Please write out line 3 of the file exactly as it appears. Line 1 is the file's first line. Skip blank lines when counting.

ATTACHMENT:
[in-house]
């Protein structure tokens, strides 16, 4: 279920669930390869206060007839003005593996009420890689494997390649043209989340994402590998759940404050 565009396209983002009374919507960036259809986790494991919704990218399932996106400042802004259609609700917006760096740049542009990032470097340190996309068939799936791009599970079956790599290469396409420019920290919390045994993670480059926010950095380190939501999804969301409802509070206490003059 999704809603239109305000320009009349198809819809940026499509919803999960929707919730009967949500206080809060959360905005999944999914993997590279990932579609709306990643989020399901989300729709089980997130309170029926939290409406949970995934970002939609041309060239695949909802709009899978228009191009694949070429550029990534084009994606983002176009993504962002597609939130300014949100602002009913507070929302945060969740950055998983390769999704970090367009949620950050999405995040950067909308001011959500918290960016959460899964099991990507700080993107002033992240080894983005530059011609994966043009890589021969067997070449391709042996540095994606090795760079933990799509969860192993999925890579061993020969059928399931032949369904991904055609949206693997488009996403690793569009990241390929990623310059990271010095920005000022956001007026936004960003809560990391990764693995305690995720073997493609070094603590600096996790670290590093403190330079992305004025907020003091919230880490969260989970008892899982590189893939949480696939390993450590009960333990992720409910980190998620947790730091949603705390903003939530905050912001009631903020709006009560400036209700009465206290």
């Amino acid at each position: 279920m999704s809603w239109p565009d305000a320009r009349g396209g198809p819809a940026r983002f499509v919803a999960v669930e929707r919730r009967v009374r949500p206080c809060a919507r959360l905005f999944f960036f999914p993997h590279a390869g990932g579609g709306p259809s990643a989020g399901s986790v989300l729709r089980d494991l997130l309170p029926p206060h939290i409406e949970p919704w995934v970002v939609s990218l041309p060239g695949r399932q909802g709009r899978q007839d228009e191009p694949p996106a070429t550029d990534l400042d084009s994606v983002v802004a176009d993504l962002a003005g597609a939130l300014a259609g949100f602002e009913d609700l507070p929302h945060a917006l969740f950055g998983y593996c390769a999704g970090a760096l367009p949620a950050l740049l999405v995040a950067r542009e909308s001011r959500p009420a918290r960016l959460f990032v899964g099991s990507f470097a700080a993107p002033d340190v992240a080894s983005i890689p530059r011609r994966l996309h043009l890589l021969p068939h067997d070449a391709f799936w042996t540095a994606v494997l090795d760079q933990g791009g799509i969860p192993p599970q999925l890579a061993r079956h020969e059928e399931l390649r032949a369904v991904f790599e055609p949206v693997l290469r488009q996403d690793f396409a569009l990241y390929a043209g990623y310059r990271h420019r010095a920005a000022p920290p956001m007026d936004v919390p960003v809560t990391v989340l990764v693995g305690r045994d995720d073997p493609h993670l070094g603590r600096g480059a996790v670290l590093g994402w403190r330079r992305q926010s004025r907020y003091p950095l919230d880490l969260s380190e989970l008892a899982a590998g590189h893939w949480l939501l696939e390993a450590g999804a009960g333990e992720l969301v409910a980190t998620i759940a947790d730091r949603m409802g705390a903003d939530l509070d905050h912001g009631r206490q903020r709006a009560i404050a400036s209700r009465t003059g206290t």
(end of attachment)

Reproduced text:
């Amino acid at each position: 279920m999704s809603w239109p565009d305000a320009r009349g396209g198809p819809a940026r983002f499509v919803a999960v669930e929707r919730r009967v009374r949500p206080c809060a919507r959360l905005f999944f960036f999914p993997h590279a390869g990932g579609g709306p259809s990643a989020g399901s986790v989300l729709r089980d494991l997130l309170p029926p206060h939290i409406e949970p919704w995934v970002v939609s990218l041309p060239g695949r399932q909802g709009r899978q007839d228009e191009p694949p996106a070429t550029d990534l400042d084009s994606v983002v802004a176009d993504l962002a003005g597609a939130l300014a259609g949100f602002e009913d609700l507070p929302h945060a917006l969740f950055g998983y593996c390769a999704g970090a760096l367009p949620a950050l740049l999405v995040a950067r542009e909308s001011r959500p009420a918290r960016l959460f990032v899964g099991s990507f470097a700080a993107p002033d340190v992240a080894s983005i890689p530059r011609r994966l996309h043009l890589l021969p068939h067997d070449a391709f799936w042996t540095a994606v494997l090795d760079q933990g791009g799509i969860p192993p599970q999925l890579a061993r079956h020969e059928e399931l390649r032949a369904v991904f790599e055609p949206v693997l290469r488009q996403d690793f396409a569009l990241y390929a043209g990623y310059r990271h420019r010095a920005a000022p920290p956001m007026d936004v919390p960003v809560t990391v989340l990764v693995g305690r045994d995720d073997p493609h993670l070094g603590r600096g480059a996790v670290l590093g994402w403190r330079r992305q926010s004025r907020y003091p950095l919230d880490l969260s380190e989970l008892a899982a590998g590189h893939w949480l939501l696939e390993a450590g999804a009960g333990e992720l969301v409910a980190t998620i759940a947790d730091r949603m409802g705390a903003d939530l509070d905050h912001g009631r206490q903020r709006a009560i404050a400036s209700r009465t003059g206290t």